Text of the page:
When the barley is soft, take off the heat. Whisk the remaining 1/2 cup milk, honey and egg yolks together in a bowl, then quickly stir them into the hot barley. Stirring constantly, return to the heat and cook for a minute to cook the eggs. Transfer to a glass storage container or bowl and chill.
Serve scooped into bowls, topped with chopped fruit and drizzled with yogurt and honey.
The original “slider” is well-known as greasy junk food. They are fast food mini burgers sold by the sackful that leave the consumer feeling kind of sick and guilty. I guess that they are called sliders because they are well-lubricated to slide right down. The one good thing about them, that has spawned an ocean of imitators, is the size.
Now we call any mini-burger a slider, and chefs are making lobster sliders on brioche buns, and other upscale versions of the three bite burger. There is something so fun about having two or three teeny burgers for dinner, instead of one big one. Sliders also fit in the “small plates” trend, since you can have a slider as part of a series of small taste. You can even put them out as appetizers.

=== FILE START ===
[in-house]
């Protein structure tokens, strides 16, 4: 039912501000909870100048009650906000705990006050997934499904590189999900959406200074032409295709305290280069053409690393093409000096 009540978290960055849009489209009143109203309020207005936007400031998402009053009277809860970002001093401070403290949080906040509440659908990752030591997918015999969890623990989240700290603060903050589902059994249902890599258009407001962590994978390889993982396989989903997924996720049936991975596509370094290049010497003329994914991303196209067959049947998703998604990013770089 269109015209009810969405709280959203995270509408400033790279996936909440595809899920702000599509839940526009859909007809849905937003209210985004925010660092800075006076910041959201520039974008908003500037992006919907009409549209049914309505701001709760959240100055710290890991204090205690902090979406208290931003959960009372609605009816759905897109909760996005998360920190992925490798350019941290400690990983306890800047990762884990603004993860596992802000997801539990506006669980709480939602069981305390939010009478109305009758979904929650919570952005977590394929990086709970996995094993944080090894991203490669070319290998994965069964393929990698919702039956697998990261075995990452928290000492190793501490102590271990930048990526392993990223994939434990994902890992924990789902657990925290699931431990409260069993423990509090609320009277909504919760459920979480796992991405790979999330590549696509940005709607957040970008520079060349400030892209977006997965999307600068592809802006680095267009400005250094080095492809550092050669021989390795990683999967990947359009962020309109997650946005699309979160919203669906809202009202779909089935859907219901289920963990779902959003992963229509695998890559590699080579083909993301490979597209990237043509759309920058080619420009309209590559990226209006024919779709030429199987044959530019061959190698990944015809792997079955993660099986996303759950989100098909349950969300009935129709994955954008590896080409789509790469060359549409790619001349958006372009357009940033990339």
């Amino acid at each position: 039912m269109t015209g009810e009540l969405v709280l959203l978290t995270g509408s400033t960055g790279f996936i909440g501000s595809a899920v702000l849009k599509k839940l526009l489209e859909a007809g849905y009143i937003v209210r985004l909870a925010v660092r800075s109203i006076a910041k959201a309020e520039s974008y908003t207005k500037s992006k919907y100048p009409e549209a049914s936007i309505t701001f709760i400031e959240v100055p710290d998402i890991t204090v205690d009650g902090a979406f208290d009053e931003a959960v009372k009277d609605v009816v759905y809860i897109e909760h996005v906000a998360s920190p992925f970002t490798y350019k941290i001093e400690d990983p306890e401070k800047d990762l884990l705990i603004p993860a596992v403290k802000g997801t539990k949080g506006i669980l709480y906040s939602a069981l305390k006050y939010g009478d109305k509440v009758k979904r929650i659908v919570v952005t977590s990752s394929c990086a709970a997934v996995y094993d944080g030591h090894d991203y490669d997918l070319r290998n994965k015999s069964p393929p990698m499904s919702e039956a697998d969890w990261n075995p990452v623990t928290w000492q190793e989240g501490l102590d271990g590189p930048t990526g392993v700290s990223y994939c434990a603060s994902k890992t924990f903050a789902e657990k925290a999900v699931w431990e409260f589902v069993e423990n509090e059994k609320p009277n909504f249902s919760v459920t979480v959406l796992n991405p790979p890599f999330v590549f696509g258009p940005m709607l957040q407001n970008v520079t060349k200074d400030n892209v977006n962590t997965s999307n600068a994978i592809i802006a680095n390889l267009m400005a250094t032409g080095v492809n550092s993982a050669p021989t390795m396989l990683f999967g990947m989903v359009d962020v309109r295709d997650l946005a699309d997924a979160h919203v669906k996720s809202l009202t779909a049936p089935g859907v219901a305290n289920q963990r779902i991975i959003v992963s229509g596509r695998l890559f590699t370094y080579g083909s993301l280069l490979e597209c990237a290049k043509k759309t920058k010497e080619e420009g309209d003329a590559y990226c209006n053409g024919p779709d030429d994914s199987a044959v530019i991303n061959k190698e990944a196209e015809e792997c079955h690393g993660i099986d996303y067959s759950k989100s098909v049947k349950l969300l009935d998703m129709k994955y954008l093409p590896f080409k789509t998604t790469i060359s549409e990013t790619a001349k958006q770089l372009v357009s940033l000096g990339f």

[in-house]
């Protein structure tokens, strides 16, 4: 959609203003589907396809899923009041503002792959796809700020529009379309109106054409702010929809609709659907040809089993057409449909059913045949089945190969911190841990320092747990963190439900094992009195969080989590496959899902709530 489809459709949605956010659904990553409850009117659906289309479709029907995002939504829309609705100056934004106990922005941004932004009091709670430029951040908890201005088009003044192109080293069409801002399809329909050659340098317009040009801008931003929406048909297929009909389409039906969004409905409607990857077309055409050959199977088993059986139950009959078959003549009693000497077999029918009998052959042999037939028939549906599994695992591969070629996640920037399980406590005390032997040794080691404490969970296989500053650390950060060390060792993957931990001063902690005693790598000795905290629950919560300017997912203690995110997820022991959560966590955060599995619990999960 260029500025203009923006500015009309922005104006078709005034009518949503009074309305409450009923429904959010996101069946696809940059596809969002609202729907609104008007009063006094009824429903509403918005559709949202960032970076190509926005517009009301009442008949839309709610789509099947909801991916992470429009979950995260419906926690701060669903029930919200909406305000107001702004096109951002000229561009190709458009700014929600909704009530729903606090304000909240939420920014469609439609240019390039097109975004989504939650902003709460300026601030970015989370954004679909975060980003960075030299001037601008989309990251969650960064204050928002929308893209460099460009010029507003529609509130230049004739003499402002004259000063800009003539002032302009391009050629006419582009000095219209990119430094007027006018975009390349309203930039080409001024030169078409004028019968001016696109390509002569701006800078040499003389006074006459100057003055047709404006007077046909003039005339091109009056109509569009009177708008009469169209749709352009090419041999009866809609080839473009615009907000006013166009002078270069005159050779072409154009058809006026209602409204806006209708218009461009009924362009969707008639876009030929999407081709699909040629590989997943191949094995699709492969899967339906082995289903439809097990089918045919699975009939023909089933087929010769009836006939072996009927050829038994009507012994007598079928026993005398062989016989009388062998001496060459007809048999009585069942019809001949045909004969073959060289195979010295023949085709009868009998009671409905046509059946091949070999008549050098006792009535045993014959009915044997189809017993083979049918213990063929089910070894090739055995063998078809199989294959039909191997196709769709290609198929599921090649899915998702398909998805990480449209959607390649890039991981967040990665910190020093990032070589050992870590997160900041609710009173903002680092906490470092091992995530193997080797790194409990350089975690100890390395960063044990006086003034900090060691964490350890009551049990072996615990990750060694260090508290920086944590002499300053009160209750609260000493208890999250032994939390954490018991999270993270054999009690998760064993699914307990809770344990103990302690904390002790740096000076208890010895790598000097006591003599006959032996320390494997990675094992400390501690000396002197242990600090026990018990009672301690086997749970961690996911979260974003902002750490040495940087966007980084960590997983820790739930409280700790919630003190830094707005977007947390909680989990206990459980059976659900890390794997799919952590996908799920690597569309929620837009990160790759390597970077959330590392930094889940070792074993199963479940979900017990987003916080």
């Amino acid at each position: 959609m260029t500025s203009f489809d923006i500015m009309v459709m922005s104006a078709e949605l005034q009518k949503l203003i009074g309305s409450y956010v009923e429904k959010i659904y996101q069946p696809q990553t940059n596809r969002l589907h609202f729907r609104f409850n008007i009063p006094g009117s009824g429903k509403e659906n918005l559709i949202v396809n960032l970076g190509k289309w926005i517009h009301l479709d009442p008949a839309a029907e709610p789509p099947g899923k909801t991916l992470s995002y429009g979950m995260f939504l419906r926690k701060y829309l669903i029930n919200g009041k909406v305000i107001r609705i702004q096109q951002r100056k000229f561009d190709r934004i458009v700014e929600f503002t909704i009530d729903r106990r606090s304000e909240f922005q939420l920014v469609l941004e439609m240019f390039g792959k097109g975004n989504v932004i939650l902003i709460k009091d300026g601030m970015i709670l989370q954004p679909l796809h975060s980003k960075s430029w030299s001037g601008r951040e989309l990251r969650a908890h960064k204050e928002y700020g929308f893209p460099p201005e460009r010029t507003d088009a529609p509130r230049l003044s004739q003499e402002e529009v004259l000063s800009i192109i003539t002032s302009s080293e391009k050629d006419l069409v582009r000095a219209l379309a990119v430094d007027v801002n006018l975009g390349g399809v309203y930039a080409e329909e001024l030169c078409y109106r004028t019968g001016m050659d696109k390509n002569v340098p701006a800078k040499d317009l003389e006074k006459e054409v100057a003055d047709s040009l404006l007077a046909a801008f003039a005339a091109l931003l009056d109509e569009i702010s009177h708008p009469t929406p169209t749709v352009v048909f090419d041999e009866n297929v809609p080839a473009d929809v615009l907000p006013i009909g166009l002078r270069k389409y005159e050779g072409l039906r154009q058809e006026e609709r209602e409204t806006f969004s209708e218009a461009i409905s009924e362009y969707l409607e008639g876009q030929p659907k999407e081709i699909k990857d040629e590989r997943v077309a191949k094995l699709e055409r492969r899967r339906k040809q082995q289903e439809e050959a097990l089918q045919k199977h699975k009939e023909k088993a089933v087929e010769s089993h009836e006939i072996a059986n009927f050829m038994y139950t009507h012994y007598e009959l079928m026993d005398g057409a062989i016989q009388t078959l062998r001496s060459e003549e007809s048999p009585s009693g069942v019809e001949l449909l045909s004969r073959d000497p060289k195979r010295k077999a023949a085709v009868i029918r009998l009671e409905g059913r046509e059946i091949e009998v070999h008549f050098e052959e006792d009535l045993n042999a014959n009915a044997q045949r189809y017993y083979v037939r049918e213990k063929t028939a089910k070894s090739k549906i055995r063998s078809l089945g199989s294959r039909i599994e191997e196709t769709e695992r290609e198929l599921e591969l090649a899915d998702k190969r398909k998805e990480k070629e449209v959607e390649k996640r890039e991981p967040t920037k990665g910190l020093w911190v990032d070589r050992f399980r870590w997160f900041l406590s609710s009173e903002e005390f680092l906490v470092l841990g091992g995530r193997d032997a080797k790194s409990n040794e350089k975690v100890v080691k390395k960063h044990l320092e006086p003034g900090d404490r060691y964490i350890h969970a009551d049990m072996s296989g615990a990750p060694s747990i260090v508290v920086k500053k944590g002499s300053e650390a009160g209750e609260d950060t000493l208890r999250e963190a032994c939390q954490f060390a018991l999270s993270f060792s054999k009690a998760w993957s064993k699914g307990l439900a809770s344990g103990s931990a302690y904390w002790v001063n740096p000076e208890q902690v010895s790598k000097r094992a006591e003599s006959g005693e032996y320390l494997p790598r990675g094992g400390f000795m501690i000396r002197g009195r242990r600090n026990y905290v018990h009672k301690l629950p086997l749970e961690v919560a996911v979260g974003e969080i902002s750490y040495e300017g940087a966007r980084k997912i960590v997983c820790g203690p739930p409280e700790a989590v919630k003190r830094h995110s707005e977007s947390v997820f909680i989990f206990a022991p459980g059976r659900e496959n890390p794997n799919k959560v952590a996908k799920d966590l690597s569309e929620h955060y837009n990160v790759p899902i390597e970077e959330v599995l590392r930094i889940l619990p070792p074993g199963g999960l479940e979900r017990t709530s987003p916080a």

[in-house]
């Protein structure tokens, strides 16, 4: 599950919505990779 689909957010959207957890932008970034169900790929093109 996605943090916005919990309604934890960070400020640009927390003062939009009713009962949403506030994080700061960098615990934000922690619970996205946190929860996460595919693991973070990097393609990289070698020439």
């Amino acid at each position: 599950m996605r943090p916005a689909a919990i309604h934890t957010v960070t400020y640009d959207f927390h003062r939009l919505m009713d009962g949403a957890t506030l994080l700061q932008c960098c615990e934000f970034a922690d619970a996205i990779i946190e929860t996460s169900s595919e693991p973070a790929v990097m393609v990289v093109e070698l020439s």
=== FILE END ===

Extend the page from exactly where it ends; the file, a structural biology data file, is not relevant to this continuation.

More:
Of course, my sliders are perfect for a Meatless Monday meal, because they are made with super flavorful tofu burgers. I love tofu burgers, especially when they are packed with flavorful stuff like artichokes and walnuts, and laced with fresh thyme and Dijon mustard. To make sure the buns are deserving of our attention, I opted to make fresh, whole wheat biscuits. They are a little more fragile than bread buns, but they are much easier and faster to make.
I’ve been working with a locally milled flour, a soft white wheat produced by Baker’s Field Flour and Bread in Minneapolis.
It’s sold as an all-purpose flour in a few select stores around the Twin Cities, and we are lucky to have access to freshly milled, unique flours like this. If you can grind your own in the blender, buy a soft white whole wheat. I’ve gotten it from Bob’s Red Mill. Or, you can always buy whole wheat pastry flour. The main thing is to have a lower gluten flour, so the biscuits won’t be tough. I went ahead and used some grass-fed butter in the biscuits, but you can keep it vegan by using coconut oil.